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Today the fam and I drove out to Batesville, Indiana to visit Pete and Marlene who operate The Stone Studio. We plan to get our new soapstone kitchen countertops from them and so we wanted to have a look in person at what soapstone has to offer. It is a beautiful substance that becomes more so with age and patina, a quality I really like.

I find that much of my creative efforts these days are being poured into the domestic end of my life versus the “Real Work” side of things. I struggle with what this means. Are the creative work and decisions I make to contribute to a “beautiful” home of less value than a “beautiful” piece of art work that might find it’s way into a gallery? Are 2 hours spent in the garden worth less than 2 hours at the wax table? These are questions that often plague my mind when I allow them space. But I am leaning toward the idea that any movement toward a creative act, whether it be to arrange a bowl of flowers or print a stack of handmade cards to sell, is a worthwhile move. In some small way, both things are artful and make the world a better place.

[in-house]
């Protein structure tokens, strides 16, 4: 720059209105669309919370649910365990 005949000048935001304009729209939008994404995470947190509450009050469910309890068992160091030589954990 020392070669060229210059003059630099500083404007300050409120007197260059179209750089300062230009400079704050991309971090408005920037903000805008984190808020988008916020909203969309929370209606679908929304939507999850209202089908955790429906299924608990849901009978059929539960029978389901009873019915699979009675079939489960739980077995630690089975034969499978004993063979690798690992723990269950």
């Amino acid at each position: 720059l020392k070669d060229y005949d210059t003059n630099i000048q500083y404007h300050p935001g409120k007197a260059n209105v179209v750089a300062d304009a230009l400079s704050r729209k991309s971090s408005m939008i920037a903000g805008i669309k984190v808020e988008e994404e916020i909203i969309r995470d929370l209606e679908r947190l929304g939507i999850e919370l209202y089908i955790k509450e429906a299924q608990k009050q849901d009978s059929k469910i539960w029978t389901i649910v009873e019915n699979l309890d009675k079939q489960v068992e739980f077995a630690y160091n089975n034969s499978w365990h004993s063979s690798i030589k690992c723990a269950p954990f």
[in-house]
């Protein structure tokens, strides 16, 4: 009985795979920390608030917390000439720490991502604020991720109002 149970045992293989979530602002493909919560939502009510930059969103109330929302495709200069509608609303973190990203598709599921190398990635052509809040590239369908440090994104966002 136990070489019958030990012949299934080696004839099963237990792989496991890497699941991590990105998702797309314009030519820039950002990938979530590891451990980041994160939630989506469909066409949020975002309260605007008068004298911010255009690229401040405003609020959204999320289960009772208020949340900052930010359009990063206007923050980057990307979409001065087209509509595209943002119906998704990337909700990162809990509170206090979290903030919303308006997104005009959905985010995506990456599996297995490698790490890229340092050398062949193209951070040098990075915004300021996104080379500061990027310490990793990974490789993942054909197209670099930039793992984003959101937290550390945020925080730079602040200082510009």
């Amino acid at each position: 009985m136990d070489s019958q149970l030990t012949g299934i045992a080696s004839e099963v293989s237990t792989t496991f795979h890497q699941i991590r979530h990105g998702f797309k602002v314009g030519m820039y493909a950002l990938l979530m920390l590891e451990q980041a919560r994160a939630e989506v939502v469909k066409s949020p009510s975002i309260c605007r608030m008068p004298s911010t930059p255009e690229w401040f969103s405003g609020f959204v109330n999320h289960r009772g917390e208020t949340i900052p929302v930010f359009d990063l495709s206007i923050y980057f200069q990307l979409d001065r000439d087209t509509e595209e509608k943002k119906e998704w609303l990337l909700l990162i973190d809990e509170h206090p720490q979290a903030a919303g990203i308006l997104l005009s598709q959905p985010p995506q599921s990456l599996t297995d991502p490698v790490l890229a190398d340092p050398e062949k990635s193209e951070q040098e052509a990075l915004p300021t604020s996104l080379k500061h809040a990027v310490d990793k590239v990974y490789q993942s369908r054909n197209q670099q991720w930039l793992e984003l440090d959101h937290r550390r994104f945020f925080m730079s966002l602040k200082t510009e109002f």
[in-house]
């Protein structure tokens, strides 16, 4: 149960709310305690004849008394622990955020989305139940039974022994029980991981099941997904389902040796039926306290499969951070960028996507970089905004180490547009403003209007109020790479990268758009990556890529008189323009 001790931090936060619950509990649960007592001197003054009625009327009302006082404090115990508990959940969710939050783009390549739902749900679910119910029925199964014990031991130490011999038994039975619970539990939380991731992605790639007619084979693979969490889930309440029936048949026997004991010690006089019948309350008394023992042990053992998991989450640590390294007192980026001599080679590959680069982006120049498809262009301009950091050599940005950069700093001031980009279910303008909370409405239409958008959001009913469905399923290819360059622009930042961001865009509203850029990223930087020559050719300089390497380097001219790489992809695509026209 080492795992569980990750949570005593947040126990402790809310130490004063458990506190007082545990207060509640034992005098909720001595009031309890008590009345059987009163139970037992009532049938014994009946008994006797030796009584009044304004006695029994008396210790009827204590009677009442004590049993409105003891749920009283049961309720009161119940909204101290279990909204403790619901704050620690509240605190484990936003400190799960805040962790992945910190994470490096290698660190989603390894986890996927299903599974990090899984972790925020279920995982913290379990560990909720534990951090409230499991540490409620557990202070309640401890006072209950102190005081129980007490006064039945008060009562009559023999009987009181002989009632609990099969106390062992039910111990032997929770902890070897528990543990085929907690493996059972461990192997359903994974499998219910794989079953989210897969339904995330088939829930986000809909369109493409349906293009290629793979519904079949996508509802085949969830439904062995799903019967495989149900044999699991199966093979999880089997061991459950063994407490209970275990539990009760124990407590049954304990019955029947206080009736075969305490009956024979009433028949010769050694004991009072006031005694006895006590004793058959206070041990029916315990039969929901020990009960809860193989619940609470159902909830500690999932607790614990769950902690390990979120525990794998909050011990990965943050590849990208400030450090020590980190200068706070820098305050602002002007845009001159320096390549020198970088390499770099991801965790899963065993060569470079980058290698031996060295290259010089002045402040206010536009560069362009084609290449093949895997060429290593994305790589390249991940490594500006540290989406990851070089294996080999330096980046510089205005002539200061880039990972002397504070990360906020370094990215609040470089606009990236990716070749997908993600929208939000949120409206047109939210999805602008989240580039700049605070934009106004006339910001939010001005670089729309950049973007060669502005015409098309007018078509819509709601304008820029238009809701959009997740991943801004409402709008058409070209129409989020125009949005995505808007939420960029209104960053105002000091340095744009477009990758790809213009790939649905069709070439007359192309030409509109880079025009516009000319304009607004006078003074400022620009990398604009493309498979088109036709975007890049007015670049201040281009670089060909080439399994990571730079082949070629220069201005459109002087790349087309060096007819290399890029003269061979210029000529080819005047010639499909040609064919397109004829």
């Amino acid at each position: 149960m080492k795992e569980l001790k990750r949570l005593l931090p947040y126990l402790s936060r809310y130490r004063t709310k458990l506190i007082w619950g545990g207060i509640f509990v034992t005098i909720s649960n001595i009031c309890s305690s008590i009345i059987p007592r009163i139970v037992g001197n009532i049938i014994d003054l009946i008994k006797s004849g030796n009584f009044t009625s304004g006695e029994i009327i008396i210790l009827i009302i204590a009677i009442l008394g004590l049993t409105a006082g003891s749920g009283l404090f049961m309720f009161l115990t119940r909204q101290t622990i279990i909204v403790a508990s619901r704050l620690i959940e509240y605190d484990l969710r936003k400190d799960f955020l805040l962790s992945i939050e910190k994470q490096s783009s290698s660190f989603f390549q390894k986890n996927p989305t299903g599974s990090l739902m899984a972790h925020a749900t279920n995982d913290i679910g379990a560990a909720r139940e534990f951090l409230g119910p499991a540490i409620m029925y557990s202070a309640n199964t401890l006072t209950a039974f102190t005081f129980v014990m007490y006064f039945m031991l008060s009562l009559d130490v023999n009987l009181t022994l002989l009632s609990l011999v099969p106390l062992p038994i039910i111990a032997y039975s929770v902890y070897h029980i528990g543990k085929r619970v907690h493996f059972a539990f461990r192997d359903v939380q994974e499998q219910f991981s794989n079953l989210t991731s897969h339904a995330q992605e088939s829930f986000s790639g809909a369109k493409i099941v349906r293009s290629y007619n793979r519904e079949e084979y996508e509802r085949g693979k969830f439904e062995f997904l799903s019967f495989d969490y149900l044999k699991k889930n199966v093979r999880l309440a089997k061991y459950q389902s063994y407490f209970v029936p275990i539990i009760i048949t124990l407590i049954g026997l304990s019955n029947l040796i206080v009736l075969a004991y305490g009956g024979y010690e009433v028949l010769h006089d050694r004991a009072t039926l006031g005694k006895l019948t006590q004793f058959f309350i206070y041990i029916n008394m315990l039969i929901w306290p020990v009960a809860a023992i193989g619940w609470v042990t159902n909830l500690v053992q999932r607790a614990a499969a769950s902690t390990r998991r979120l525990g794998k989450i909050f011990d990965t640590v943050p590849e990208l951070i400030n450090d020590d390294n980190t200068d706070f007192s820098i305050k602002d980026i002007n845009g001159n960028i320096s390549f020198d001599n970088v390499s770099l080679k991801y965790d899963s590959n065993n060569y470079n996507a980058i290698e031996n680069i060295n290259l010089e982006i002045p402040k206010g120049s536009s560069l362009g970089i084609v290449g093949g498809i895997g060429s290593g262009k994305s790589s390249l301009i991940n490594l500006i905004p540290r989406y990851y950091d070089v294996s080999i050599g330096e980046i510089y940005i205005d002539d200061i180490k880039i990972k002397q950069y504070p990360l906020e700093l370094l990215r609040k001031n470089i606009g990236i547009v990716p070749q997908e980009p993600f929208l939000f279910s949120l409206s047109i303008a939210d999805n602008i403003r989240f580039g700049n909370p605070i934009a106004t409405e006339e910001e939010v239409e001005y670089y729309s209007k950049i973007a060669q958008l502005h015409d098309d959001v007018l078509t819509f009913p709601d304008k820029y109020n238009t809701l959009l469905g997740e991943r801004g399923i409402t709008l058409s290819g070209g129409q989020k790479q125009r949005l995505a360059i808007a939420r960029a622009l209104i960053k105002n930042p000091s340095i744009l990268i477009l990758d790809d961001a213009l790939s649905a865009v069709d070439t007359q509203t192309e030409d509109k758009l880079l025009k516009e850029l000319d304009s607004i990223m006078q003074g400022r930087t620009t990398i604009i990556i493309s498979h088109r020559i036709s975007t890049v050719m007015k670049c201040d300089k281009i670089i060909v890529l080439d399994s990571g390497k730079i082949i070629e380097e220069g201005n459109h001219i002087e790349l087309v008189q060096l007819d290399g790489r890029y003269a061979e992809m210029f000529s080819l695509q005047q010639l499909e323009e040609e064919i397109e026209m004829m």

Meanwhile, my dogs don’t allow me to get too wrapped up in philosophical thinking. They have been busy lately supplementing their doggie diets with cicadas who are back in our area (though not nearly in the same numbers as a few years ago). Yet another talented friend of mine, Jeff Smith, took this picture of one of the little buggers when they were here last time. Frankly, I can’t see the culinary appeal.

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Band Night